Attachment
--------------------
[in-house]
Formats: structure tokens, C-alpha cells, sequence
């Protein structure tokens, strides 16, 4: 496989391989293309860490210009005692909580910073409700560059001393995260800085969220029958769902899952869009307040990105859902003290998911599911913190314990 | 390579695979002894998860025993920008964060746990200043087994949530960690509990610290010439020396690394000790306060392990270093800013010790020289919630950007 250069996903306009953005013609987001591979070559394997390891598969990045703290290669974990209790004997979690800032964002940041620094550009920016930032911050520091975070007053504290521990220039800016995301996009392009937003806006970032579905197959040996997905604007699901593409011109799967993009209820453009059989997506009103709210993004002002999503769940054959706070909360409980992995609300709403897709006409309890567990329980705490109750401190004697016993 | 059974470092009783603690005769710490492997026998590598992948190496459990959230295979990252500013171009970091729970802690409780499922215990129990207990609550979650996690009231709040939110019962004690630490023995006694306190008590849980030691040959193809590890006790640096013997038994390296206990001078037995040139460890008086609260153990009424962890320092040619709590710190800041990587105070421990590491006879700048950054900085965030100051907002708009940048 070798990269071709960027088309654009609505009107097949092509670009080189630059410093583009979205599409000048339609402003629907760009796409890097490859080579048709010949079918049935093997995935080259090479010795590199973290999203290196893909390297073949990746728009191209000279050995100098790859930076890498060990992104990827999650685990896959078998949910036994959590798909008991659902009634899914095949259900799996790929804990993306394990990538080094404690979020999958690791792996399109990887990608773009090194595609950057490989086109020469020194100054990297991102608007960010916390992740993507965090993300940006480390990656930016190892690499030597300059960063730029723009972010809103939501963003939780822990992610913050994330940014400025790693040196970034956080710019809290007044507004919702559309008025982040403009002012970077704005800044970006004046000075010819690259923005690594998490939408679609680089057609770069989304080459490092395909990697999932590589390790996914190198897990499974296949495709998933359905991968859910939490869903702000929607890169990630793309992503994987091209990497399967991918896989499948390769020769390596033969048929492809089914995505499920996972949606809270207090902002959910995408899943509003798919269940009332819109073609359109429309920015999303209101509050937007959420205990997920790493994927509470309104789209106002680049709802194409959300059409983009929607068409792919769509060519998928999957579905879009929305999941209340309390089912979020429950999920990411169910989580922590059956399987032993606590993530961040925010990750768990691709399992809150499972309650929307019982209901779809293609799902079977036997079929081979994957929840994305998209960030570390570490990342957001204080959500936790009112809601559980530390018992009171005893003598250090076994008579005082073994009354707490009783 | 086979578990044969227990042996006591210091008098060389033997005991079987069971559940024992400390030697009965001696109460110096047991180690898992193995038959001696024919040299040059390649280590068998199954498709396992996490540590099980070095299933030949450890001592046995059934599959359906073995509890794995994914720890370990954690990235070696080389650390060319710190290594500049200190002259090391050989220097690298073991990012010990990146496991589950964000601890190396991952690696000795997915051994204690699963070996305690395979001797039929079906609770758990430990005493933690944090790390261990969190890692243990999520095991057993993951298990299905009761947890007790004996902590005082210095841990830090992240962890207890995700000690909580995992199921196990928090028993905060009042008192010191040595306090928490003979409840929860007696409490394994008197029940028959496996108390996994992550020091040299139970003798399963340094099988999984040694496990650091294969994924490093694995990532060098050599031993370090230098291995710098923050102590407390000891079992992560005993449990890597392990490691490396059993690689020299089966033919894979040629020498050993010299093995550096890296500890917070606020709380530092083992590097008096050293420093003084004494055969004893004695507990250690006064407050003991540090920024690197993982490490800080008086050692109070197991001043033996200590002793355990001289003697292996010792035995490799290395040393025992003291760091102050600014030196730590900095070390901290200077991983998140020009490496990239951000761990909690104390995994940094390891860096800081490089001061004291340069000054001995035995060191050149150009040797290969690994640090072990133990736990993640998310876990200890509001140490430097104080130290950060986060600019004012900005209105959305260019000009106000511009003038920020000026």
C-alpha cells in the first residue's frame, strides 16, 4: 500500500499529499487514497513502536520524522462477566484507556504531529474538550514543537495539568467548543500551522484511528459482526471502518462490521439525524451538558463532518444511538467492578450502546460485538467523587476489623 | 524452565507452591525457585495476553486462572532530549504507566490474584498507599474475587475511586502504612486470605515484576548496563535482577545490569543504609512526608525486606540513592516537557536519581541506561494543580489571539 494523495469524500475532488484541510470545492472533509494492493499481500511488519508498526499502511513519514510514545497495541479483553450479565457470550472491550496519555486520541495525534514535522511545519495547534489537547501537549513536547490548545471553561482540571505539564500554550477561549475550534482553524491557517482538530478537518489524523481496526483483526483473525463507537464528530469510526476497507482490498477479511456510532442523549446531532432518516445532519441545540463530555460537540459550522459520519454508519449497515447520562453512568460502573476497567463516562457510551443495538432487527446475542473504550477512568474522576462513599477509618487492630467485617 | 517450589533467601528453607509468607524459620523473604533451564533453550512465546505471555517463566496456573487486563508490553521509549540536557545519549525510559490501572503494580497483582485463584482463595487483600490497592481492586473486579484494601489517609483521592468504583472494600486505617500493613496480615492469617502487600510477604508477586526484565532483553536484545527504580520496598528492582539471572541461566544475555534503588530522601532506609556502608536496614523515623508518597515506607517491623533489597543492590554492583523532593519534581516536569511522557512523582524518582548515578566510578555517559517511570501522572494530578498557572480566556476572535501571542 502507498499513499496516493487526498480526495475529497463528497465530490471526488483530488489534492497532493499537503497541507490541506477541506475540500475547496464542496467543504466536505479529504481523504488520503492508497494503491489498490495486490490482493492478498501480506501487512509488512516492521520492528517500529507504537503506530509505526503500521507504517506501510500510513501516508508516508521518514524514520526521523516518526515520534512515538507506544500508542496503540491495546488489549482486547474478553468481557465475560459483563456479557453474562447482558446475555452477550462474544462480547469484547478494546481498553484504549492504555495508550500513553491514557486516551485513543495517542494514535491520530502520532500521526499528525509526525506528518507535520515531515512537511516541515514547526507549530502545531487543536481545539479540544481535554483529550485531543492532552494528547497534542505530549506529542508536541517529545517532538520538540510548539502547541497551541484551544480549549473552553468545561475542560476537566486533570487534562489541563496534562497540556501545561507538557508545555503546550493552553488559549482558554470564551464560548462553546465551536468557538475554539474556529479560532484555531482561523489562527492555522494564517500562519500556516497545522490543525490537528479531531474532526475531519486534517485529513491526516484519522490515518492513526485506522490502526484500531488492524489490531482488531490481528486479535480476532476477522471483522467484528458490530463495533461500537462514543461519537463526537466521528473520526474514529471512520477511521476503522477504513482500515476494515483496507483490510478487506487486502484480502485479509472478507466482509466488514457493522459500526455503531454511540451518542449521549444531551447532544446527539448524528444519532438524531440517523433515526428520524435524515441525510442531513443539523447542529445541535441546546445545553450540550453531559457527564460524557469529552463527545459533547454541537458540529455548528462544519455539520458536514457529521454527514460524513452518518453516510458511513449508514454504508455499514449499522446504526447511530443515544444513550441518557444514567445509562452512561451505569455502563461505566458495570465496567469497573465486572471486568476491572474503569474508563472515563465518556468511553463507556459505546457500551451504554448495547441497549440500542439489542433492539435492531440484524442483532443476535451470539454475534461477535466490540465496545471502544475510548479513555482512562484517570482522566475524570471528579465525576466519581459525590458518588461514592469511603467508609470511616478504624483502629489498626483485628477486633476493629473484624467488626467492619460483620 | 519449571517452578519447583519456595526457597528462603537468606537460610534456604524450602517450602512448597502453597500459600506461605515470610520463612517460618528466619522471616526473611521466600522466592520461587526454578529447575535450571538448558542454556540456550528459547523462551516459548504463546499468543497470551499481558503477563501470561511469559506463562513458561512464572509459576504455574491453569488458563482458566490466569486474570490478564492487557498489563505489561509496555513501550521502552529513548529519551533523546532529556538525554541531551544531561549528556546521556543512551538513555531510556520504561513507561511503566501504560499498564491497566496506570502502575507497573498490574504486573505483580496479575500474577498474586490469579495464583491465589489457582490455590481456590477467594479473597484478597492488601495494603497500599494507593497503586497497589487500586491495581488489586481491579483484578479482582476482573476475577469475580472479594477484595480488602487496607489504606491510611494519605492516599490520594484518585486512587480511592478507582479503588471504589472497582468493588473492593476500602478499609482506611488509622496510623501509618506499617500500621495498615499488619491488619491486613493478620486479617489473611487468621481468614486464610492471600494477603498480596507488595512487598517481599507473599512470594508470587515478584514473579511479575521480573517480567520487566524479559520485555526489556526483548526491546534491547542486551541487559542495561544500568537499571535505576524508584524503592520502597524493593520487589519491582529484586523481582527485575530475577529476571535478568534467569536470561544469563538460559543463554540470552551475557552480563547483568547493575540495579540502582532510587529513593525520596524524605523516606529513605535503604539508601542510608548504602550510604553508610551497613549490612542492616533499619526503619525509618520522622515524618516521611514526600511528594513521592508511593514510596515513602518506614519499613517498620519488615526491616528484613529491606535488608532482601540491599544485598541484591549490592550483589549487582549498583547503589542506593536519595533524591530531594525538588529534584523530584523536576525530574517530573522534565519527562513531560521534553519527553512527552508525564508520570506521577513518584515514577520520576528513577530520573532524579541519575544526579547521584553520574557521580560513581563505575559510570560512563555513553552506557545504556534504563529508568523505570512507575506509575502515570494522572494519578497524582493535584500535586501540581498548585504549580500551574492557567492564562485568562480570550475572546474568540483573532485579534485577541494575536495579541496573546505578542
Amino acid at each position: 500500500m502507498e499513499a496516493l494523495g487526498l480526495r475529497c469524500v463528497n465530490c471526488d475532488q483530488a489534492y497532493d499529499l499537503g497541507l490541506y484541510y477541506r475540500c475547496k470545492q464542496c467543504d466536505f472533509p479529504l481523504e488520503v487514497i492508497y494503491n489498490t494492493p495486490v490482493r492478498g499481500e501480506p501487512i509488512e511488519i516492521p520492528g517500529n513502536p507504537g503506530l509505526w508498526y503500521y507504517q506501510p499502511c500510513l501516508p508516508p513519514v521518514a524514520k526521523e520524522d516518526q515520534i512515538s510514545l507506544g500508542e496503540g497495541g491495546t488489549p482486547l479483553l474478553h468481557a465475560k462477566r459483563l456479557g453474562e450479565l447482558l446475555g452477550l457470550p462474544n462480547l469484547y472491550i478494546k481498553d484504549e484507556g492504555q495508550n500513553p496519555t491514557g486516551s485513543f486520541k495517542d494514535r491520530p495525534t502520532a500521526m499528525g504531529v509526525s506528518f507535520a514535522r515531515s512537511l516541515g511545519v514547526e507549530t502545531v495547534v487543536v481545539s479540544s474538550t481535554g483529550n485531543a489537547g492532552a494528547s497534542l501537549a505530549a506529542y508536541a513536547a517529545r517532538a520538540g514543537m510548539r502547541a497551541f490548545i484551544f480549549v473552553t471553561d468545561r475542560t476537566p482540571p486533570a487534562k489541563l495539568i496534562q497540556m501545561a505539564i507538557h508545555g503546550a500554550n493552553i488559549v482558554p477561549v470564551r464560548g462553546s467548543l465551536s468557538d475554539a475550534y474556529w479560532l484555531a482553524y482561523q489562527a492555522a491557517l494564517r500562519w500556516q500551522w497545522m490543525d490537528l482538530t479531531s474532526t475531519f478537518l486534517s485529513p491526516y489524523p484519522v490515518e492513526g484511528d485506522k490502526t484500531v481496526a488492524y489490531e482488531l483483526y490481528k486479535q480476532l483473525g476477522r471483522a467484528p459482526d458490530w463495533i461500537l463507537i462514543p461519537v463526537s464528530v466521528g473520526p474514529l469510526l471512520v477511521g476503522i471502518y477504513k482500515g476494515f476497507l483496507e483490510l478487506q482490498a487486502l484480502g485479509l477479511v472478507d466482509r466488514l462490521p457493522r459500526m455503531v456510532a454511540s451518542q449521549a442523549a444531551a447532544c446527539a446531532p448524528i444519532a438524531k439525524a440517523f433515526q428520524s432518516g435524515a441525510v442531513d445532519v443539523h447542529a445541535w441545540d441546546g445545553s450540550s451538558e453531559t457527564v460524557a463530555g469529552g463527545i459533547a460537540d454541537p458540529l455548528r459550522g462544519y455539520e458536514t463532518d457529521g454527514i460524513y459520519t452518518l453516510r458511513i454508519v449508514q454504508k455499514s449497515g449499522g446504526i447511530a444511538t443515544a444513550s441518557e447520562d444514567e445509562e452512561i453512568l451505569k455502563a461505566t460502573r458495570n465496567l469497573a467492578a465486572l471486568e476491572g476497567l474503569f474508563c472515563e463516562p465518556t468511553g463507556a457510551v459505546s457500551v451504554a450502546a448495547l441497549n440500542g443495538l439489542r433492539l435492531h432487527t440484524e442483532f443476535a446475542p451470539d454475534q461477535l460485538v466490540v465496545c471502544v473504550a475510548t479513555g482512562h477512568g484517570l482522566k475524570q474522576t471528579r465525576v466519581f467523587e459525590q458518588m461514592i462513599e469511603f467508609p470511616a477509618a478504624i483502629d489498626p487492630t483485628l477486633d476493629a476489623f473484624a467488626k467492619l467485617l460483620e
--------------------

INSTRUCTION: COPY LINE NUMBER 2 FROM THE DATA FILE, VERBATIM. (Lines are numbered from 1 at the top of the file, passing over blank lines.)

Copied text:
Formats: structure tokens, C-alpha cells, sequence